One challenge with establishing standard performance metrics is that performance requirements can vary by use case, and therefore the same technology performance may be sufficient for one scenario but not for another. For example, heart rate accuracy is critical for detection of atrial fibrillation in high-risk patients, but is less critical for longitudinal resting heart rate monitoring in healthy young athletes. The verification process, therefore, must include the intended use for designating appropriate thresholding criteria.
Verification serves as the initial step in a process in which data collected from further studies using the sensor technology are used to continue development of rational standards for use, uncover any unexpected sources of error, and optimize performance of BioMeTs.
Who is responsible for verification?
Verification of BioMeTs is generally performed by the manufacturer through bench-top testing. Verification tests require access to the individual hardware components and the firmware used to process the sample-level data, both of which may be proprietary; as such, in some cases it may be impractical to expect anyone other than the technology manufacturer to complete verification. Indeed, many clinical investigators utilizing the technology will not have the resources or expertize required to perform such evaluations. However, it is likely the clinical investigators who will need to define the parameters of verification that would allow a determination of whether the sensor is, indeed, fit for a particular purpose.
Technology manufacturers should provide researchers and clinical users of their tools with timely and detailed verification documentation that is easily understandable to non-technologists. This documentation should be similar to the data sheets provided for hardware components, such as individual sensors that comprise the BioMeT. The documentation of BioMeTs should include three sections: performance specifications for the integrated hardware, output data specifications, and software system tests.
Performance specifications for the integrated hardware will mimic the performance specifications for individual hardware components but the testing must be completed on the full hardware system in situ. As an example, take a simple step counting BioMeT consisting of an accelerometer sensor and associated hardware to display the current daily step count on a small screen. Verification tests for integrated hardware performance specifications could include power management (expected battery life under a variety of conditions), fatigue testing (expected lifespan of the hardware under typical and extreme use), and/or electrical conductance (expected electrical current through the BioMeT).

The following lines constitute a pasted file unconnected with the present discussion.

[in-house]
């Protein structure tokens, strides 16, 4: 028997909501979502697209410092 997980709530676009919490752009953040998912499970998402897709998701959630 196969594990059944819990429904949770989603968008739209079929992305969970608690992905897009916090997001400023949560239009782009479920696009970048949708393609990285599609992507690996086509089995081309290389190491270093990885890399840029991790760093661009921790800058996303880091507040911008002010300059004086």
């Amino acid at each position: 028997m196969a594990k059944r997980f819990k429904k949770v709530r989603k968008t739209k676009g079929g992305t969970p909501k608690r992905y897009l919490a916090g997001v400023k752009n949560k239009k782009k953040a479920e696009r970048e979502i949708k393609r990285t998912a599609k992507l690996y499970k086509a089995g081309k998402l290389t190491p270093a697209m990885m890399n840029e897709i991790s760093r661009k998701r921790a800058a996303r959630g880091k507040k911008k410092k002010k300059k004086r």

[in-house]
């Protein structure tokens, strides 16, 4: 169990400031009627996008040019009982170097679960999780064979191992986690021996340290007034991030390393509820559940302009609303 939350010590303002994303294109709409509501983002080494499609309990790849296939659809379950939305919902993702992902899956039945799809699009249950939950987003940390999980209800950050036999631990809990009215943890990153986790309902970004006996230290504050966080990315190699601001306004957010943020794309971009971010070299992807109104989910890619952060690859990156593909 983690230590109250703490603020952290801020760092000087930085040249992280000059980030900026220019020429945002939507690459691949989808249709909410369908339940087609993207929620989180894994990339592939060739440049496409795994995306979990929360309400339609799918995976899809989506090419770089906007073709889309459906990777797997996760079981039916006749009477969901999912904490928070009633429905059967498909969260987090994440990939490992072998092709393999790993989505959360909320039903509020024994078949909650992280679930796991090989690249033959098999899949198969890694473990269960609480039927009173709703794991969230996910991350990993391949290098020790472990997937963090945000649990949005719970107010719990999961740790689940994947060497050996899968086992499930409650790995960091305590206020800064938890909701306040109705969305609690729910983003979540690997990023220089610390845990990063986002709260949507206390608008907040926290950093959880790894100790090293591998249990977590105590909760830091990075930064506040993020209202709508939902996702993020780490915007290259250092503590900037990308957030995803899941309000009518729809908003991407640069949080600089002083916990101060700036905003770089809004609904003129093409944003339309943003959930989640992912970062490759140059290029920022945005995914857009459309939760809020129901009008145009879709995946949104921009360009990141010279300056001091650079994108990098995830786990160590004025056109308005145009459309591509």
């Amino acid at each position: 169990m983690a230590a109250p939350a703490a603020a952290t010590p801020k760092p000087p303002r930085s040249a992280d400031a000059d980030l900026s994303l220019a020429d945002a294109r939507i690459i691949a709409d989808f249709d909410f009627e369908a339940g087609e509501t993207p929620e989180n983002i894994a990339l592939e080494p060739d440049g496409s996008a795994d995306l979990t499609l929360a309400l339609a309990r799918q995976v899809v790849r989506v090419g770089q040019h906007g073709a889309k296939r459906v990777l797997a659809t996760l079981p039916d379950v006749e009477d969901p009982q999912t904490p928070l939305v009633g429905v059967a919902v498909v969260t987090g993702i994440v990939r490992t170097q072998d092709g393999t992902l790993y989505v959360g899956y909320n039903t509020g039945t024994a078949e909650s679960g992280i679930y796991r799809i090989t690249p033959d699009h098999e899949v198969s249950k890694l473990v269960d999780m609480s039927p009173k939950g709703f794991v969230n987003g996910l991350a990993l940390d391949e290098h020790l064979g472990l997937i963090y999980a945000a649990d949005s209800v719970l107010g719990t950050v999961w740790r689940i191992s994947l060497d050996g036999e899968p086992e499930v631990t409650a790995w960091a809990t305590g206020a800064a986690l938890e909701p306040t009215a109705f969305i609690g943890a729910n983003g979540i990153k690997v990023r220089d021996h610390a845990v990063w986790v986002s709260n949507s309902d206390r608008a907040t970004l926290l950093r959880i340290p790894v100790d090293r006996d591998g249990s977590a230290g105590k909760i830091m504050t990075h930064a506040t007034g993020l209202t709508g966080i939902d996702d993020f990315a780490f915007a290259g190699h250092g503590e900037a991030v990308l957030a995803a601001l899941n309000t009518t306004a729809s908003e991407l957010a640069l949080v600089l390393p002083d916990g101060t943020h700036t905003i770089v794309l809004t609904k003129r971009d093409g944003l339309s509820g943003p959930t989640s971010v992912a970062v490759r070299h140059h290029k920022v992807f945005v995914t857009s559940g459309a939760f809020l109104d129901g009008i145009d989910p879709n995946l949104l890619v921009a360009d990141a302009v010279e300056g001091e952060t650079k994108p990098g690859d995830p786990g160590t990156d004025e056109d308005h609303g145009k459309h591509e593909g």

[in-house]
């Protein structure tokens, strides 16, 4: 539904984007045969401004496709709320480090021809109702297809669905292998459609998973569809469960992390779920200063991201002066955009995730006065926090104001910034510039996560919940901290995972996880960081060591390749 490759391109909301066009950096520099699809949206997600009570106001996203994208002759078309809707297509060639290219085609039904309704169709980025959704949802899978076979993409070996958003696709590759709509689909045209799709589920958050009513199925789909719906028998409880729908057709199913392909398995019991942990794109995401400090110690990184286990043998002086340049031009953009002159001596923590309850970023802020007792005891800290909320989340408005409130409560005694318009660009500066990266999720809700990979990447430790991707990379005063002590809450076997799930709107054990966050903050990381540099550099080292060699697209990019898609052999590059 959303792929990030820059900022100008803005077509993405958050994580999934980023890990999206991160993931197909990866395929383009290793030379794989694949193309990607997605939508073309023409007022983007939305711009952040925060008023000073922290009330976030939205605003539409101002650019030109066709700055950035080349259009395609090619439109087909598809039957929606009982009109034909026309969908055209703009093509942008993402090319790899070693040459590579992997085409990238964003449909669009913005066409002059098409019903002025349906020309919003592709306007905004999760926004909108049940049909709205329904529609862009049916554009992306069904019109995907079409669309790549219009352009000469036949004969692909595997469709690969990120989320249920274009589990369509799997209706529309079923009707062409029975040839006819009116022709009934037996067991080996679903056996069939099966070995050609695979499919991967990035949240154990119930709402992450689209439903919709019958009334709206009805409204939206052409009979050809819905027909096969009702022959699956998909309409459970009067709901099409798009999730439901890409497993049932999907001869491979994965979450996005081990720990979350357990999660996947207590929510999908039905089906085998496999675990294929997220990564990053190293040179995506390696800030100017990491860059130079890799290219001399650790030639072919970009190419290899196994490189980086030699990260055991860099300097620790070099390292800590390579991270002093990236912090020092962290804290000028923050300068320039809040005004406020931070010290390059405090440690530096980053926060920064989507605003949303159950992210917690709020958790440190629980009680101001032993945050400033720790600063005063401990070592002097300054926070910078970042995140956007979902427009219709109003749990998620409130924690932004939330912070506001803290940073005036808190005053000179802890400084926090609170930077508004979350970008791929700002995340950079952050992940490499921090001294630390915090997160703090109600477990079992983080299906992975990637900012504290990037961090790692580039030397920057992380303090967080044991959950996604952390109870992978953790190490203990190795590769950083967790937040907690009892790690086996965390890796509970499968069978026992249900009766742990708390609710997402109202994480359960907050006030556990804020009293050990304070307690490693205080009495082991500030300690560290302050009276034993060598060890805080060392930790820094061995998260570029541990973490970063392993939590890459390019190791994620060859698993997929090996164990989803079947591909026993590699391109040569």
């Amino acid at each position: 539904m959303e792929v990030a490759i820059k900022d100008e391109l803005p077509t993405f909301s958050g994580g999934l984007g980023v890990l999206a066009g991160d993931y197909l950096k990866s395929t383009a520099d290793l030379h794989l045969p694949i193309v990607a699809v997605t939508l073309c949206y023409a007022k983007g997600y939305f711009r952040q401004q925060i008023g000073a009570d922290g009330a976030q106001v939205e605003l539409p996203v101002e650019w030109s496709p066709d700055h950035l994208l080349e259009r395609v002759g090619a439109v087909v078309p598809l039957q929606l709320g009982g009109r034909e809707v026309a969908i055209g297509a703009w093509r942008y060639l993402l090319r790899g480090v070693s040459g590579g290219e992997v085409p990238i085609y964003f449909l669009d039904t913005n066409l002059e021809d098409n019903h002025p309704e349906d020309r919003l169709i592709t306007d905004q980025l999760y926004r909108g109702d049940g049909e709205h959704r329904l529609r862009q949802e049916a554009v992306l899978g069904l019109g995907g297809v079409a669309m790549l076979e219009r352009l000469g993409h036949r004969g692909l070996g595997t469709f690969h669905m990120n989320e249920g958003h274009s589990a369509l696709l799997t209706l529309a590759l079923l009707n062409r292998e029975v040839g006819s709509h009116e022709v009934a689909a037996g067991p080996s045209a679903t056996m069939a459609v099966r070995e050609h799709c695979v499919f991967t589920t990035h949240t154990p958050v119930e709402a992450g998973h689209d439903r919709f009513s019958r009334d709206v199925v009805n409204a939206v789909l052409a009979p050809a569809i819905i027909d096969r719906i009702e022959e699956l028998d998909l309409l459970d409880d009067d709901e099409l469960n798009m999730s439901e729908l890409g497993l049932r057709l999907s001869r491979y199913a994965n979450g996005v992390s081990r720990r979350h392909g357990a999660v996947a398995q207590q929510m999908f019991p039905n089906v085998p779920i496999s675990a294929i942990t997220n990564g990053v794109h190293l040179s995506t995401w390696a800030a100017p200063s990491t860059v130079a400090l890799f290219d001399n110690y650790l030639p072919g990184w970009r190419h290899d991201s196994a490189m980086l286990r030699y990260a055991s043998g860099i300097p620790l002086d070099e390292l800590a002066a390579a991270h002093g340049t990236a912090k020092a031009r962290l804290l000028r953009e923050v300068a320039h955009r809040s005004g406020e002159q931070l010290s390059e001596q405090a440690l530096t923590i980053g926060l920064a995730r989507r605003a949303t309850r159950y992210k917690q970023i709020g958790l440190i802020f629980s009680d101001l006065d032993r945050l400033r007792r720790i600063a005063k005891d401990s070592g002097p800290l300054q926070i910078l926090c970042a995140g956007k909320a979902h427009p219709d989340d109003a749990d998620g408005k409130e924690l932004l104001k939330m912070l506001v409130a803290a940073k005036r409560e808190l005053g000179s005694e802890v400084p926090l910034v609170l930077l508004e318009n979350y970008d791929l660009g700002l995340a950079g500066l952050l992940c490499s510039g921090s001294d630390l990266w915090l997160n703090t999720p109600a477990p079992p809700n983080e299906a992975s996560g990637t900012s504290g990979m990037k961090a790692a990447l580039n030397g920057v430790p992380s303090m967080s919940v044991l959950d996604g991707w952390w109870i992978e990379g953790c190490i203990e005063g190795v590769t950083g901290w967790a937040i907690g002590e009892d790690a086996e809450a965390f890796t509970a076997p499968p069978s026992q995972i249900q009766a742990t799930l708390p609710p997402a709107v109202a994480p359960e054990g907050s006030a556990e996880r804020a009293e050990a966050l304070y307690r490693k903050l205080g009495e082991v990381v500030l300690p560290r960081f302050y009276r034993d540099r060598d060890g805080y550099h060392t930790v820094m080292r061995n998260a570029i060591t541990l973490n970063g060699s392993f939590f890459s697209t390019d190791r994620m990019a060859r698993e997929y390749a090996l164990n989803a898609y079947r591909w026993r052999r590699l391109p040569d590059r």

Output data specifications should describe the accuracy of the sample-level data produced by the BioMeT’s sensors that will be used as input to the processing algorithms to produce the processed data. These verification tests usually consist of bench-top tests. These tests are necessary even if sample-level data are passed directly to the algorithms because, at a minimum, an analog to digital conversion of the sensor data may occur within the BioMeT. In the previous example of a simple step counting BioMeT, there is only one algorithm output metric: step counts. The sample-level data that are used as an input into that algorithm are the measurements that come from the on-board accelerometer as measured in SI units. The output data specifications should detail the accuracy of the accelerometer data in each axis (e.g., ± 0.02 g) as determined through bench-top testing of the full system, not just the accelerometer sensor.
Software system tests should indicate that the entire system including software that generates the sample-level data are functioning as intended, even under unusual circumstances of use. The results of the system tests do not need to be described in exhaustive detail in the documentation; instead, a high-level description of the software system tests should be included for general knowledge. For the step counter, this could include testing to ensure that the current step count is always displayed on the screen and is incremented within 1 s of a step being detected. An unusual situation would be to test what happens when the number of steps is so great that the size of the displayed digits exceeds the size of the screen (e.g., 100,000 steps per day or more). Other system tests could include what happens when the software detects an error within the system, such as a sensor malfunction.
Overall, the verification documentation for a BioMeT should give the clinical user enough information to use the BioMeT exactly as it was designed.
What is the regulatory oversight of verification?